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Leading up to World Food Day on Oct. 16, Michael Kors has once again enlisted Kate Hudson to help Watch Hunger Stop, the brand’s campaign to fight global hunger. A focal point of this year’s campaign will be an activity tracker specially designed to support the initiative. The piece will be sold exclusively in select Michael Kors stores and on

This story first appeared in the October 3, 2016 issue of WWD. Subscribe Today.

Now in its fourth year, Watch Hunger Stop has enabled the United Nations World Food Programme to deliver more than 13 million meals to children in need. For each activity tracker sold, 100 meals will be donated to WFP to support school meals.

The activity tracker has been designed to highlight the cause, with a map of the world on its white mother-of-pearl face and “Watch Hunger Stop” embossed on the leather band. It will be powered by the Michael Kors Access app, and will enable the wearer to set goals, track steps, distance and calories burned and monitor sleep activity. Both the women’s and men’s trackers will retail for $145.

Special-edition watches have been a part of the effort since its inception. Both the 100 Series watches featuring the designer’s Runway watch case body, and the limited-edition Bradshaw 100, which also has a detailed map of the world on the face and Kors’ signature engraved on the back, are sold at Kors stores worldwide and online and retail for $295.

To mark World Food Day, Kors has created a special Watch Hunger Stop Snapchat geofilter that launched Saturday. A Watch Hunger Stop T-shirt, which will be given away with no purchase necessary, will be available at select Kors stores around the world during the weekend of Oct. 15 and 16. If a customer wears it and shares it by posting a selfie tagged with #WatchHungerStop, Kors will donate 25 meals to WFP.

Customers can also make a donation to WFP at the register at select Kors stores during October, and $5 feeds a child in school for a month.

“Hunger is a complicated problem but the simple truth is that if we work together, we can solve it,” said Kors.

“I’m honored to continue my collaboration with Michael on this important cause,” said Hudson, who has been recruited for her second year. “We are all responsible for making sure the world’s children grow up healthy, happy, strong and education and that all begins with eradicating hunger.”

On another front, Kors today — in addition to revealing the full range of imagery for his resort 2017 collection as part of his new pre-collection strategy — also unveiled his resort 2017 and holiday 2016 campaigns for his ready-to-wear collection and Michael Michael Kors lines, respectively, both of them shot by Mario Testino. The resort campaign features Anja Rubik showcasing the collection’s graphic prints and grommet hardware while lounging in a boat, all of it embodying a nautical, escapist spirit.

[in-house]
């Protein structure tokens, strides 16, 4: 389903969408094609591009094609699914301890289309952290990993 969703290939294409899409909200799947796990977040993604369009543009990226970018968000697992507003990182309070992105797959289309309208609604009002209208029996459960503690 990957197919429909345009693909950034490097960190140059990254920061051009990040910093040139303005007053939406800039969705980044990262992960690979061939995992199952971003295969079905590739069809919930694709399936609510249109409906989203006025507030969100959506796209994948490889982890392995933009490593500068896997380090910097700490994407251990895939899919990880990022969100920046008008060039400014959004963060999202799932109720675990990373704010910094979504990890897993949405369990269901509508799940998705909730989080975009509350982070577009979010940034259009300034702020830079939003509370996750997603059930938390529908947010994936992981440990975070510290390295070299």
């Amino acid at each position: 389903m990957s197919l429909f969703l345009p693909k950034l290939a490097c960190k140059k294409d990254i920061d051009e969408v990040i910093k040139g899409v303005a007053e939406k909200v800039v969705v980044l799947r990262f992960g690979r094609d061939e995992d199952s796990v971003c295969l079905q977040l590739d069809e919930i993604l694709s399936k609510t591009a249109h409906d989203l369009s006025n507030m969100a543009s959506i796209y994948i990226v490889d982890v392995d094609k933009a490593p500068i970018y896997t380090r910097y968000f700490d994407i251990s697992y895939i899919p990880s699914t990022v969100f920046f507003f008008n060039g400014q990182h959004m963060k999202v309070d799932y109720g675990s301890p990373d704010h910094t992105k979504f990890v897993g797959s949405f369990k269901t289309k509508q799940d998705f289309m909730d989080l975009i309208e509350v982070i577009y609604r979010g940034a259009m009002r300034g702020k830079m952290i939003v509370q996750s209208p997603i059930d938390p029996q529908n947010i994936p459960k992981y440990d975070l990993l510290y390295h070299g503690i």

“For Collection, it was all about the great escape and the idea of the ultimate jet-set getaway,” Kors said. “We wanted to evoke this feeling of island-hopping while lounging on a vintage speedboat. I love that [Anja] often looks a little undone but still glamorous and very sexy. She looks worldly, sophisticated and modern at once.”

The holiday ads for Michael Michael Kors feature Taylor Hill and Emmy Rappe at night against flickering lights in Nevada, right on par with the collection’s rich colors and textures. “[It] was all about a girls’ night out and the power of pairs. We shot on the Las Vegas strip at night, and it was an important place for us to be because it brought the spirit and the energy of the clothes and the campaign to life,” Kors said.

The global campaigns launch today with ads running in winter issues of Vogue, Vanity Fair, Harper’s Bazaar, InStyle and Marie Claire in the U.S., Europe and Asia, reaching 37 countries total.

As for the “sneak-peek” pre-collection strategy — that is, revealing collection imagery to the public closer to its launch date in stores — Kors said it’s still too soon to measure the success. “It’s an interesting exploration for us and we look forward to gauging our clients’ reactions,” he said.

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